My reading and blog writing has been limited for some time. I’ve been doing some traveling for a couple friend’s bachelor parties – one in Vegas and one in Dallas, both requiring several days of recovery afterwards. I’ve also devoted a majority of my spare time at night to writing my next novel, which I’m just about halfway through. That being said, I met a few authors from Sunbury at a book event in Doylestown and want to read their books and write reviews for them. Pat Lamarche was one of those people, so I started with her book Magic Diary. Pick it up on Amazon or at the Sunbury online store.
I sat beside Lamarche at the Bucks Country Bookfest and we had plenty of time to talk books and get to know each other a little bit. Lamarche has an interesting backstory as a history scholar, broadcaster, healthcare advocate, political activist, journalist, and, now, novel author. Magic Diary is her first foray into fiction and is an intriguing story that captured a lot of people’s interest at the book event.
Magic Diary tells the story of Genevieve, a fourteen year old girl fighting cancer that has relapsed after several years. She’s whip-smart and full of spunk despite her condition, and has a pretty great attitude about her situation and the possibility of losing her battle with the illness. Through the entire story, she’s residing on the eighth floor of a hospital where she begins to form relationships with staff members and also has to watch other sick patients filter through the floor. She no longer has a relationship with her alcoholic father, so her core family includes her perpetually worked-up mother and her old but sassy “Nana.”
Genevieve is given a diary from her favorite teacher, who tells her that it is magic because time will fly right by when she writes in it. Starting off in a pretty normal way, she documents her time in the hospital and the emotions that she’s experiencing about her mother and her sickness. Suddenly, her diary is answering her back using the voice of famous historical figures who all somehow fit together to teach and encourage Genevieve. To name a few: Charlie Chaplin, Florence Nightingale, and Arthur Ashe. My favorite was Florence Nightingale because I didn’t know much about her, so it was the most educational section for me.
Throughout all of it, a tarot card-reading psychic becomes involved, we meet Genevieve’s crush from school, and her mom and grandmother are consistently present at Genevieve’s bedside. Genevieve and her grandmother, who she identifies with strongly and holds as something of a partner-in-crime, try hard to figure out if the writing is actually magic, or if it’s somebody else secretly writing the passages. All the while, the reader gets a glimpse into the life of a young cancer patient worried more about her family and the logistics of getting hospital treatment than disease and death. That makes her a likeable and endearing character that gives the story the necessary depth to follow along the journey.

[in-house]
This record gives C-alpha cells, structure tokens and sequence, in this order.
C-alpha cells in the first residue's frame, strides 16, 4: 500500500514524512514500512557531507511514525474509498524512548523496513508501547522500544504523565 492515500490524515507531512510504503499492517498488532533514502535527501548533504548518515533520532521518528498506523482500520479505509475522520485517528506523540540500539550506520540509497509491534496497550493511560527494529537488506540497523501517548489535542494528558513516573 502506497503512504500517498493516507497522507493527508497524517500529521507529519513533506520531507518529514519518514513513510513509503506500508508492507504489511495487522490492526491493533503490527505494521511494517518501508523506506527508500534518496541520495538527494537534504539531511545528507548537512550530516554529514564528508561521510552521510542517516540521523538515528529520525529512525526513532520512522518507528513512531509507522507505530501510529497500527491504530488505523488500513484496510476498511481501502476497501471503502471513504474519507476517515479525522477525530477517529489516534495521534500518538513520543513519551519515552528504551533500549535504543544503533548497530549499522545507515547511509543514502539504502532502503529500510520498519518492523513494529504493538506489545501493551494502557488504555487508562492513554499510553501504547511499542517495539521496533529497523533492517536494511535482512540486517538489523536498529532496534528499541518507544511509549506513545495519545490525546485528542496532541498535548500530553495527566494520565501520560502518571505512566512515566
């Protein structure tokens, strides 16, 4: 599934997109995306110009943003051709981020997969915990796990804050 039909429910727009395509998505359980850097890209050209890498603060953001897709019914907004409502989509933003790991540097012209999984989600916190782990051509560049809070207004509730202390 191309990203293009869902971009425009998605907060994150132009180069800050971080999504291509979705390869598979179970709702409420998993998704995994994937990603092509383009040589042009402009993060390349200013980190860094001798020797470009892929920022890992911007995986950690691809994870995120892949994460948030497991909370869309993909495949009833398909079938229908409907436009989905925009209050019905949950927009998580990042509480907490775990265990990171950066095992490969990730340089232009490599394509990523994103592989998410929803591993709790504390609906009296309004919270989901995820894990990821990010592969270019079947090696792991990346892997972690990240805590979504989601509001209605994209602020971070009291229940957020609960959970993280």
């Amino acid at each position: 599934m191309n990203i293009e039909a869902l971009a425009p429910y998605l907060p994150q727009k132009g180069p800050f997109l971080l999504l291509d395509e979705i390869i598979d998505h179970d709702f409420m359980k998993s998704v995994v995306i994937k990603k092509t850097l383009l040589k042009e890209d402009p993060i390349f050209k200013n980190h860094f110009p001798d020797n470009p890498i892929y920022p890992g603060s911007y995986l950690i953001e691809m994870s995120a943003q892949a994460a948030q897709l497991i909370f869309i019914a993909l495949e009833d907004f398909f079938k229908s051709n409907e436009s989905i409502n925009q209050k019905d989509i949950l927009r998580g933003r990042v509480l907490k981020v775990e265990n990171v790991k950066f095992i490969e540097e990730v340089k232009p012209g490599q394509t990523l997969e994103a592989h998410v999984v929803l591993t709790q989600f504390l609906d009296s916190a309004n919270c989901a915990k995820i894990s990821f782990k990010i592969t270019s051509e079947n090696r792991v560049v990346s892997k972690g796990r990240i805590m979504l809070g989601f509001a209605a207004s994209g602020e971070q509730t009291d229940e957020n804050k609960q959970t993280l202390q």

If I have any criticism, it would be that Genevieve occasionally slips into language that seems a little too mature for a fourteen year old –even a really, really intelligent one. Didn’t happen often, but there were a couple moments where her thoughts or dialogue just seemed a little to adult-like for a teenager. Didn’t really interrupt the story, just a thought I had briefly when reading. I should add, it’s in a wide vocabulary kind of way, not a swearing or inappropriate language way.
While most of the historical backgrounds were excellent and, to my knowledge pretty factual, they should all be a starting point to a discussion about said topics. It’s a lot of heavy stuff that young people should know requires a close, detailed inspection to understand. Particularly, the section where the Kennedy assassination is mentioned might be a little confusing for a younger person. It is a fascinating topic, and it’s safe to say there is a general consensus that it didn’t go down like the government first wanted everyone to believe. That being said, very little has been absolutely proven about it. Introducing it to a young person out of the box as a huge CIA conspiracy might not be the best approach… albeit interesting haha.
Magic Diary shows the reader a family and a young lady being forced to think about mortality and the different ways people react to it. While the historical figures’ letters were something of a day-to-day distraction for Genevieve, she was also thinking deeply about life and the big picture, which ultimately helps a person accept their own place in it. Life is often best understood by thinking about it from a different perspective. LaMarche’s work in healthcare, history, and journalism has obviously brought her to a point where she can express that in an interesting and clever way through a touching novel.
Great for a wide variety of ages. An excellent book for a young person and adult to read at the same time and discuss afterwards. Quick but solidly educational introductions to important historical topics. Ultimately heartwarming and fun with an ending that ties it together nicely.